The Australian Jewish Association (AJA) applauds the passage last week by the Israeli Knesset of the Jewish Nation-State Law.
Although largely symbolic, it is nevertheless a significant piece of legislation because it is a reasonable, logical and indeed positive initiative because it is a clear statement of the principles upon which the modern State of Israel was founded as well as reflecting the State’s deep historical roots.
The two most unnecessarily controversial articles of the Nation-State Law are the first and fifth which are addressed in turn (all ten features of the law are set out clearly as an annexure at the foot of this media release).
The first article is that Israel is the historical homeland of the Jewish people in which the State of Israel was established and in which it actualizes its natural, religious, and historical right for self-determination.
This article is nothing more than a formal statement of existing fact and common sense. It is entirely consistent with the United Nations General Assembly resolution of 29 November 1947 when the international community, in a rare moment of moral clarity soon after the unspeakable horrors of the Holocaust, unequivocally recognised and supported “the establishment of a Jewish State in Eretz Yisrael”.
It is also completely consistent with Israel’s long-standing Declaration of Independence and with the fact that Jews have held the title deeds to the Holy Land for over 3,500 years.
The second article is that the Jewish State will be open to Jewish immigration and to the gathering of the exiled.
This article, too, is entirely consistent with Israel’s existing Law of Return which was enacted in 1950. While it is true that that law grants only Jews a right to a home in Israel, there is no more justified or moral objective than providing Jews sanctuary from persecution when, in living memory, 6 million Jews were murdered because no such right was available.
In a world where antisemitism is again raising its ugly head even in civilised societies such as England and France, “Never Again” has become a hopelessly inadequate platitude. The article also reflects the Biblical prophecies of the in-gathering of the exiles which we see coming true in our lifetime.
As with many political matters concerning the Jewish State, confected outrage and reflexive criticism of this legislation is expected, especially by those who have expressed no concern with other state based religions such as exist in the Vatican, in Greece and in Scotland, not to mention the 23 countries where Islam is mandated as the State religion without guaranteeing (as Israel does) religious freedom to all.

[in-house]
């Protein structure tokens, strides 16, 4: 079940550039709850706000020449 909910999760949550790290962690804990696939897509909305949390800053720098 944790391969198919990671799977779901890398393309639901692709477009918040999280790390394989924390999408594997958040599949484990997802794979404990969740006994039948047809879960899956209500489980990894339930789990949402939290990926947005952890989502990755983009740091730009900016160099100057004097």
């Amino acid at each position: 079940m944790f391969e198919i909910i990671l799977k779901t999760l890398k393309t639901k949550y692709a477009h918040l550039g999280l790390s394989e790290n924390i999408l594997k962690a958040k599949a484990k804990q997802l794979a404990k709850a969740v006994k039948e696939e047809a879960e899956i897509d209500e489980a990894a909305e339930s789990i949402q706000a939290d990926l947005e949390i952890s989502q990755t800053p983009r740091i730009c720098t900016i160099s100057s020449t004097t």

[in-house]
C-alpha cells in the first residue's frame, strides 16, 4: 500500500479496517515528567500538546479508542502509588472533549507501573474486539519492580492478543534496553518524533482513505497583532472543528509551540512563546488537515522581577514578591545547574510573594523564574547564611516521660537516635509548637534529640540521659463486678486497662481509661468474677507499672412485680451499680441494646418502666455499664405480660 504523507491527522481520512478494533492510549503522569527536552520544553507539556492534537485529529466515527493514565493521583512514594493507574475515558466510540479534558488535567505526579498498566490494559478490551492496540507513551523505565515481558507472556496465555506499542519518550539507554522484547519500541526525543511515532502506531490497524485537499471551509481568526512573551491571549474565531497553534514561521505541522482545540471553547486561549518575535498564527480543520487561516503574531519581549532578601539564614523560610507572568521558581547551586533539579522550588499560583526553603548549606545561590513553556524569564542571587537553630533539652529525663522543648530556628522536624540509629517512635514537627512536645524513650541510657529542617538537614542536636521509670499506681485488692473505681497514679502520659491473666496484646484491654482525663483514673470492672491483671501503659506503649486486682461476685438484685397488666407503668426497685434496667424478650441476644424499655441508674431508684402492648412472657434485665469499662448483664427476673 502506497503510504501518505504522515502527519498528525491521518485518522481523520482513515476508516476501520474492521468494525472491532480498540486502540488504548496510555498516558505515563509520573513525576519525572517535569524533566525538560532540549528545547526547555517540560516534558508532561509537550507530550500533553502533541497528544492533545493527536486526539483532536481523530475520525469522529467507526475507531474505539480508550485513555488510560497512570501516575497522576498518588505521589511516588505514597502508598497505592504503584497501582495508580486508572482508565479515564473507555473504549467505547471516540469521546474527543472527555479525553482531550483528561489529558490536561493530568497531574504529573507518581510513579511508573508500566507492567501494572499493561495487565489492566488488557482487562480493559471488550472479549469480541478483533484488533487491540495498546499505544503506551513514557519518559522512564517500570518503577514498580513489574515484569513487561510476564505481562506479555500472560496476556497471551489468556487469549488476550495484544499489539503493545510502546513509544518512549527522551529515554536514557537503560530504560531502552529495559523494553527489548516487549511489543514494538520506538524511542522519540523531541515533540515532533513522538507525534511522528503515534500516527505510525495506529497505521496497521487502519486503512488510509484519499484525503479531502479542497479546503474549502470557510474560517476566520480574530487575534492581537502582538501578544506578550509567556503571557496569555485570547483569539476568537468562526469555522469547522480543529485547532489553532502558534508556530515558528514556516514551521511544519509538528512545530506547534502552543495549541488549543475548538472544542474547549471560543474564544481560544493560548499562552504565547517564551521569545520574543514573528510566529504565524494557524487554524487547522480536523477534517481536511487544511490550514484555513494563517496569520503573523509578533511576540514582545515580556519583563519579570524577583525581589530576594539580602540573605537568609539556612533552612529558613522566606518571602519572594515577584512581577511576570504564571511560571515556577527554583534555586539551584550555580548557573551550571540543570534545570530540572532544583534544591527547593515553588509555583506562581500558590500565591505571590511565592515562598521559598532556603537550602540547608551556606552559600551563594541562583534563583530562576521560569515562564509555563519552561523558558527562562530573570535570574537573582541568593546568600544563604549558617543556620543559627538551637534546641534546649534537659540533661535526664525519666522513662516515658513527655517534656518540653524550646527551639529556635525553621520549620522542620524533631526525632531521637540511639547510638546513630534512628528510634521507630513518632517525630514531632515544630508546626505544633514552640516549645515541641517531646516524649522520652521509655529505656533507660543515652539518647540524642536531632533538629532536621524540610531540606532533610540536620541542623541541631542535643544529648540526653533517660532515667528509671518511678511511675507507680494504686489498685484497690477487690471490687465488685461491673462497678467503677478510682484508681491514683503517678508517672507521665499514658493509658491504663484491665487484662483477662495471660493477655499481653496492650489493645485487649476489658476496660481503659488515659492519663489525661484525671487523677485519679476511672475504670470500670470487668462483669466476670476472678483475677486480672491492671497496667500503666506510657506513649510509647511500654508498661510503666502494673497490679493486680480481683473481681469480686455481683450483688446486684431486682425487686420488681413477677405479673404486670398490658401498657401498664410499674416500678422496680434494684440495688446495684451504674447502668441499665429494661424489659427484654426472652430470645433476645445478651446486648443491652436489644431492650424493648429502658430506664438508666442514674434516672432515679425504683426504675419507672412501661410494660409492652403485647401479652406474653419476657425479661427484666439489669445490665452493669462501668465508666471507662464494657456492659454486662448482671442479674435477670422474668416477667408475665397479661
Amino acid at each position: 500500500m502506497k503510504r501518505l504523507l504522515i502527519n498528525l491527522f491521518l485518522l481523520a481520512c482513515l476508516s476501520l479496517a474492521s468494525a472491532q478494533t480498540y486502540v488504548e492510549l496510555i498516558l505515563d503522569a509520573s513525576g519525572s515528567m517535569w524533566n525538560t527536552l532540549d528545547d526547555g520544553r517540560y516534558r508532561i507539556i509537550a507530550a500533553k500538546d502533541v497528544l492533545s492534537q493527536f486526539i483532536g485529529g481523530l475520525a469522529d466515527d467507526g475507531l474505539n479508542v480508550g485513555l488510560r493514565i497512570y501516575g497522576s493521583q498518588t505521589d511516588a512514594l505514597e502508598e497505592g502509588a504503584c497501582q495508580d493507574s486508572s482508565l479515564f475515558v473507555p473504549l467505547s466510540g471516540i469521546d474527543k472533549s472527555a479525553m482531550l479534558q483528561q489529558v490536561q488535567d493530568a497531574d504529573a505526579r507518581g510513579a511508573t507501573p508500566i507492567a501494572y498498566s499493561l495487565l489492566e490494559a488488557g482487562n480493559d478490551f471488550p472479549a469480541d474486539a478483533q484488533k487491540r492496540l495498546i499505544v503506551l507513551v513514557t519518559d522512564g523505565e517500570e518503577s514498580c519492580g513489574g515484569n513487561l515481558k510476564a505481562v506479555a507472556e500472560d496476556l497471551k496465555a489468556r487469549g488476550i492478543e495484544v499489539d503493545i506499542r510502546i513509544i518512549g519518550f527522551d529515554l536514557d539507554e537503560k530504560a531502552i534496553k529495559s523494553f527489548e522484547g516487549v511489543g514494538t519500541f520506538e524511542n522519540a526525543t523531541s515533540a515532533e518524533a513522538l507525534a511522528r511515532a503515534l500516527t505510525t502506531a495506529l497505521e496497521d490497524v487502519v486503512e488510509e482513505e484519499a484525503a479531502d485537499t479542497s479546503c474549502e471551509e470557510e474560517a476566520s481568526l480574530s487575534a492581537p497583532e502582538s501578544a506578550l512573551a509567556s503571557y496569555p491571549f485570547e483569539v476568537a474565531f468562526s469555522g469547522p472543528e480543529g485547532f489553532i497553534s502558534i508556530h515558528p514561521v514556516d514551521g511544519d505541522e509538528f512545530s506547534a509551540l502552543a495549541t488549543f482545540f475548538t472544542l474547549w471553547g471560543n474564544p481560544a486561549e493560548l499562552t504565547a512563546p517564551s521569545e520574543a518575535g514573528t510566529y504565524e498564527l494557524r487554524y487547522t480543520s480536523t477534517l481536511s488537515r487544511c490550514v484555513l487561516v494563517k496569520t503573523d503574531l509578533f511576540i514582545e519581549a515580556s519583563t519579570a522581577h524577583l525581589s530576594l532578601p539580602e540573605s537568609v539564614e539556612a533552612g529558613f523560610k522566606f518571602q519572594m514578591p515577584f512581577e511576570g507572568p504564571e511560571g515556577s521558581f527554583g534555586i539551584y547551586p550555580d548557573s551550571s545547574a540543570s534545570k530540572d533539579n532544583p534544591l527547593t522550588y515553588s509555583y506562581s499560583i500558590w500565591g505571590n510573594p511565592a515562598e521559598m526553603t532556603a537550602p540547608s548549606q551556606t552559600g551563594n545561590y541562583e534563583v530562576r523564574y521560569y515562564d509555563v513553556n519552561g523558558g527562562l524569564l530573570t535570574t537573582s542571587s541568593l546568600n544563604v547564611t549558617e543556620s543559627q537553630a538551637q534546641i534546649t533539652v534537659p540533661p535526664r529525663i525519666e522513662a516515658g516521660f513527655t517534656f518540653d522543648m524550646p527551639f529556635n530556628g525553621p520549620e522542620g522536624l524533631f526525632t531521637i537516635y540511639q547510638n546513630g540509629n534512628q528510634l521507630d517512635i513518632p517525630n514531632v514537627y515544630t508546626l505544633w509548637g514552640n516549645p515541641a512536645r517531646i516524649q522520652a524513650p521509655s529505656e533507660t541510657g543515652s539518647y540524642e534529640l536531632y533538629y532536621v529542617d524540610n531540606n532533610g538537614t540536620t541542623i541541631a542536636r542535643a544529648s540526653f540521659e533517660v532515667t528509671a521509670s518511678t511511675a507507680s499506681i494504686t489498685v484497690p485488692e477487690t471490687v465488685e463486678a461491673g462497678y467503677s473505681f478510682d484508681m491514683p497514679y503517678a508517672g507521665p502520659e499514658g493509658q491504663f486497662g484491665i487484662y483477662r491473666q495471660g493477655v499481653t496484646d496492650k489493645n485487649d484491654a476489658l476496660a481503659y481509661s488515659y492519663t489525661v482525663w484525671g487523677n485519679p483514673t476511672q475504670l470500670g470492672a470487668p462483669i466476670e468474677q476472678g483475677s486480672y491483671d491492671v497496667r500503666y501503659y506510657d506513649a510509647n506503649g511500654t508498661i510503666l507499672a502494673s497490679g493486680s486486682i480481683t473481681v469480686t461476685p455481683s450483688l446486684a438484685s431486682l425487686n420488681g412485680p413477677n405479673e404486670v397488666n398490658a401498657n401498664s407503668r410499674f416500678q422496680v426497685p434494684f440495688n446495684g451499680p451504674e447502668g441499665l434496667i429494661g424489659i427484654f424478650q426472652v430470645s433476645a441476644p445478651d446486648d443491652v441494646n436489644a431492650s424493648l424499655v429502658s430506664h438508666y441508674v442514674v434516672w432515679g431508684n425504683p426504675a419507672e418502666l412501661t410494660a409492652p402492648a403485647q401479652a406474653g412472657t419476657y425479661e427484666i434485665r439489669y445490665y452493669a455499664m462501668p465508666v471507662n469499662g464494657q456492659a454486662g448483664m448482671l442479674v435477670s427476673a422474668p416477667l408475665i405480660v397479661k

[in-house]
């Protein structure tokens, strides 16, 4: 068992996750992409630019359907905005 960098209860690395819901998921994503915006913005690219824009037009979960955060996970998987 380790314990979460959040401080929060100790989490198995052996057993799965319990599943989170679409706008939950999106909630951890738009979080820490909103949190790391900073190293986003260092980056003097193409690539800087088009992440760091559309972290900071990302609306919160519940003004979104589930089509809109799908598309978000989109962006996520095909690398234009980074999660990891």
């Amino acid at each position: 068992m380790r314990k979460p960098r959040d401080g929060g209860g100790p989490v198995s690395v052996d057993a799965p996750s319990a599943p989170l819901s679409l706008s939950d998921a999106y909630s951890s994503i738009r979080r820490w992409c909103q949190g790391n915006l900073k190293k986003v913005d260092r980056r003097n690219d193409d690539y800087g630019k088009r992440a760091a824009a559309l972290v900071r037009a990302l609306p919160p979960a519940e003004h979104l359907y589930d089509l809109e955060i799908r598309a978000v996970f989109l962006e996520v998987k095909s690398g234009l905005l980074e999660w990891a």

The AJA recognises and respects the non-Jewish citizens of Israel and emphasises that it regards this law as not being prejudicial to them in any material way.
The wording of this new law encapsulates some of the core policies and principles of the AJA. Some of the law’s key points are:
- The State of Israel.
Israel is the historical homeland of the Jewish people in which the state of Israel was established, and in which it actualizes its natural, religious, and historical right for self-determination.
- National symbols of the State of Israel.
The flag of the state is white, two blue stripes near the edges, and a blue Star of David in the centre. The symbol of the state is the Menorah with seven branches, olive leaves on each side, and the word Israel at the bottom. The national anthem of the state is “Hatikvah”
- The unified and complete [city of] Jerusalem is the capital of Israel.
- The language of the State of Israel
Hebrew is the language of the state. The Arabic language has a special status in the state; the regulation of the Arab language in state institutions or when facing them will be regulated by law.
This clause does not change the status given to the Arabic language before the basic law was created.
- The state will be open to Jewish immigration and to the gathering of the exiled.
- The Diaspora.
The state will labour to ensure the safety of sons of the Jewish people and its citizens who are in trouble and captivity due to their Jewishness or their citizenship. The state will act to preserve the cultural, historical and religious legacy of the Jewish people among the Jewish diaspora.
- The state views Jewish settlement as a national value and will labour to encourage and promote its establishment and development.
- The Hebrew calendar is the official calendar of the state and alongside it the secular calendar will serve as an official calendar.
- National Holidays.
Independence Day is the official holiday of the state. The Memorial Day for those who fell in the wars of Israel and the Memorial Day for the Holocaust and heroism are official memorial days of the state.
- Saturday and the Jewish Holidays are the official days of rest in the state. Those who are not Jewish have the right to honour their days of rest and their holidays.